Getting the best out of your medicines is important. Medicines stop us getting ill, help us stay healthy, control our illnesses or cure them. But using them isn’t always easy. Between 30-50% of people don’t take their medicines as recommended, so if you are experiencing problems, you’re not alone. Read more »
Lowri Griffiths, Head of Communications and External Affairs, Wales
I was quite shocked when I started working for the Stroke Association, at just how many strokes could be prevented. I was even more shocked that about 40% of ischaemic strokes (those caused by a blockage of the blood supply to the brain) are caused by high blood pressure.
April is Bowel Cancer Awareness Month and we’d like to take the opportunity to remind you about the vital role that pharmacists play in our fight to beat bowel cancer. It is the second biggest cancer killer, but over 90% of cases can be treated successfully if caught in the initial stages, so early detection really does save lives. This is why pharmacists are fundamental in identifying patients who haven’t recognised their symptoms might be cancer or are too embarrassed to visit their GP. Read more »
By Phil Reynolds, Policy and Public Affairs Officer, Crohn’s and Colitis UK
Picture the scene, after weeks of chronic debilitating symptoms and repeat visits to the doctor you finally get referred on to see a hospital specialist.
The day finally arrives and your consultant breaks the news that you have a chronic long-term condition. You’ll need regular medication for the rest of your life to try and control the symptoms. How much will all this cost? Impossible to know, but as of 1st April 2013, it’ll be £7.85 per prescription until you qualify for an age-related exemption in later life. Read more »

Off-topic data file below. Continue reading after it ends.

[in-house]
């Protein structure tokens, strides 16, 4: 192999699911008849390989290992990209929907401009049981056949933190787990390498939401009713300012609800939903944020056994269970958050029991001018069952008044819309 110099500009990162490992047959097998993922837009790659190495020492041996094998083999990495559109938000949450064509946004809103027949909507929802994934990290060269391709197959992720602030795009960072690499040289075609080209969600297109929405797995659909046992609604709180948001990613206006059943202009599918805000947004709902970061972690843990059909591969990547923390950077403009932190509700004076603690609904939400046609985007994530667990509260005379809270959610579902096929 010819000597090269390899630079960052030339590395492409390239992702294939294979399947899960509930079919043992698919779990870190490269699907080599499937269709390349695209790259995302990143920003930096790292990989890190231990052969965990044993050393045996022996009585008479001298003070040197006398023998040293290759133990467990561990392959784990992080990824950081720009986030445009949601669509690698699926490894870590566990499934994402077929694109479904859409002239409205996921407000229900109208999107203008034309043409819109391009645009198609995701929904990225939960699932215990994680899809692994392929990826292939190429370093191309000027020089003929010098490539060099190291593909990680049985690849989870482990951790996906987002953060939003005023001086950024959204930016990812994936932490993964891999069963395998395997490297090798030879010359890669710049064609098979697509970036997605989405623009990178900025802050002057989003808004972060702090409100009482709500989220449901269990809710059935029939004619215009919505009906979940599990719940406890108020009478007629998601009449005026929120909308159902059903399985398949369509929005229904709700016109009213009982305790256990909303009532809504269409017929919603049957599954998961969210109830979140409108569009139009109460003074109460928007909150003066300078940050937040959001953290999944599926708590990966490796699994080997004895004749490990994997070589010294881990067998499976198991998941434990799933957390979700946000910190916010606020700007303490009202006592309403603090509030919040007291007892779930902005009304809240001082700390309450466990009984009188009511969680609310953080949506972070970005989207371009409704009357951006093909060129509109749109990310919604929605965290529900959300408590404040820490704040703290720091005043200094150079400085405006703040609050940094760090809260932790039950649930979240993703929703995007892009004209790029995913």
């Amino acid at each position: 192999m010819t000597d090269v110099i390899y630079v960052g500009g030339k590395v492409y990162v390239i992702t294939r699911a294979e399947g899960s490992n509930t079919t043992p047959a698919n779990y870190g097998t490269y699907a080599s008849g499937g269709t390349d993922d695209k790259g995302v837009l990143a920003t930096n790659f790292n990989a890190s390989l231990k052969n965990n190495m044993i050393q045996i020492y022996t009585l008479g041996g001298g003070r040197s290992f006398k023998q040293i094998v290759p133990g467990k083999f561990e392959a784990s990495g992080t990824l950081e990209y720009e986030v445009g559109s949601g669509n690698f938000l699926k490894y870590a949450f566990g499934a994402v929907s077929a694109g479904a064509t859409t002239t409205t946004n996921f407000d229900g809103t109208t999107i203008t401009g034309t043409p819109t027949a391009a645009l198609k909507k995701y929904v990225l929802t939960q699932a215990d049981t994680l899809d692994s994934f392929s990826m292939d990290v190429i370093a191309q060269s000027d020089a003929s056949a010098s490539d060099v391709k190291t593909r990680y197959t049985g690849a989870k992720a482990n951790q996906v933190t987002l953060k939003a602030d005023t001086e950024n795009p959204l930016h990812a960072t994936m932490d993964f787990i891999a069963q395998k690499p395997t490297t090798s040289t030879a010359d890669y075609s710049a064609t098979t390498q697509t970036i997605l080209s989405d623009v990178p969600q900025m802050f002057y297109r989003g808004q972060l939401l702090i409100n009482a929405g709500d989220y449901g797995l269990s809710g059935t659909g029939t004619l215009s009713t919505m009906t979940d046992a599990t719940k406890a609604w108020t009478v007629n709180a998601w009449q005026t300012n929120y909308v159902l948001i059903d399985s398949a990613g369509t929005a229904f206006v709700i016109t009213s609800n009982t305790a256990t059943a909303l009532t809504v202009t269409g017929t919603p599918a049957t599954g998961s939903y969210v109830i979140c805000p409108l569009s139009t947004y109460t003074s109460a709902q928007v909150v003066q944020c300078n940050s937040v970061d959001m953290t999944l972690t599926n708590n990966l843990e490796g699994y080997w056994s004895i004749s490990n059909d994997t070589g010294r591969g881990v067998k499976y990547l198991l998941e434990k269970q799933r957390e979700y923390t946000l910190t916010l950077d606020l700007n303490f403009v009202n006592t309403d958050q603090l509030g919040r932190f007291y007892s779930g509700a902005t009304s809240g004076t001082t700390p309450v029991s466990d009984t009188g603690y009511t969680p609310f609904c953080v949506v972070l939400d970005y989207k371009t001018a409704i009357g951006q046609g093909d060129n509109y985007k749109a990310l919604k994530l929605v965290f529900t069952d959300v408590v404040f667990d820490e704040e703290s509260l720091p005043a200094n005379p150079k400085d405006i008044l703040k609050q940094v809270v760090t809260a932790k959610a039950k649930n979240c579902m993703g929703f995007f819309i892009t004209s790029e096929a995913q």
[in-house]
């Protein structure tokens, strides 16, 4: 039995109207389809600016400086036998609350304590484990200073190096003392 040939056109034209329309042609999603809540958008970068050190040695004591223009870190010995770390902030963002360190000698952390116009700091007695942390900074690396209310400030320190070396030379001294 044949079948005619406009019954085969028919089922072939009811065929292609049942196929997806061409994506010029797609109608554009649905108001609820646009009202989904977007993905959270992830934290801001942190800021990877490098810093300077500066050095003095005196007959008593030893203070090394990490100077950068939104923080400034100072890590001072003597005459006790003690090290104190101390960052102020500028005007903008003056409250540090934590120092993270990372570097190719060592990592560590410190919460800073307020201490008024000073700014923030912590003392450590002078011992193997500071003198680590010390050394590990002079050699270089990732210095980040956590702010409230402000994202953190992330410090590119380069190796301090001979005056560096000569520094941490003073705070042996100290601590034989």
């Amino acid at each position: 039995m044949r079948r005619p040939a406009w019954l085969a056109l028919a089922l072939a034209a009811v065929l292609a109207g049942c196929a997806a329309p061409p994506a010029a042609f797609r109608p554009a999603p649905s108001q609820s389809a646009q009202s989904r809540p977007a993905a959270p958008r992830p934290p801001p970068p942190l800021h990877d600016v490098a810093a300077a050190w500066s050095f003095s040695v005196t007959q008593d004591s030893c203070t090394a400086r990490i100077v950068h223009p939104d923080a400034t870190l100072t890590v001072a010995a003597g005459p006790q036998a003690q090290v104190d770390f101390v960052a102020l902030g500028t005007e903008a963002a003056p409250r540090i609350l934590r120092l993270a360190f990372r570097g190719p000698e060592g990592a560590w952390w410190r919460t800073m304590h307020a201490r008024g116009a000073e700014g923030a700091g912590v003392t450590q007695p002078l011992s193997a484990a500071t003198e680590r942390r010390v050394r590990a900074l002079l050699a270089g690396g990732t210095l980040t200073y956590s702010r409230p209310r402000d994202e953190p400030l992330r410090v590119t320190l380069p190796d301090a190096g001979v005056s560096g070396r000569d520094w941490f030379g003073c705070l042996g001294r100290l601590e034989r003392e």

The countdown is on and the Royal Pharmaceutical Society are pleased to announce their support for the 30th annual No Smoking Day campaign, run by the British Heart Foundation (BHF).
The theme of this milestone year urges smokers to consider the financial benefits of quitting and ‘swap fags for swag’, on Wednesday 13 March, 2013. Read more »
The middle-aged woman with abdominal symptoms such as bloating, discomfort or gastric disturbance is an everyday visitor to community pharmacies.
She has ovarian cancer, but doesn’t know it yet. She’s visited primary care many times, but has received a misdiagnosis of irritable bowel syndrome or recurrent UTI, and has decided to self-medicate with treatments bought from pharmacies.
How can you help her? Read more »
As the horse meat saga refuses to go away just yet, the most pressing concern for pharmacy has been whether a pain relieving and anti-inflammatory medicine used routinely in horses might have found its way into our burgers and lasagne meals. Phenylbutazone, or “Bute”, was introduced in 1949 for the treatment of painful inflammation such as that caused by conditions such as gout and arthritis. The drug was subsequently banned in humans due to there being a small chance of dangerous side effects.
By Anna Murphy, Consultant Pharmacist for Respiratory Conditions
Approximately 5.2 million in the UK suffer from asthma, and many of these treat their asthma with medicine delivered through an inhaler. Inhalers are disposable devices, and most inhaler users use many throughout the year. You can imagine how many inhalers are thrown away in a year.
I’ve recently had the pleasure of acting as RPS spokesperson for the MHRA Yellow Card Scheme, which acts as an early warning system for the identification of previously unrecognised drug reactions. Read more »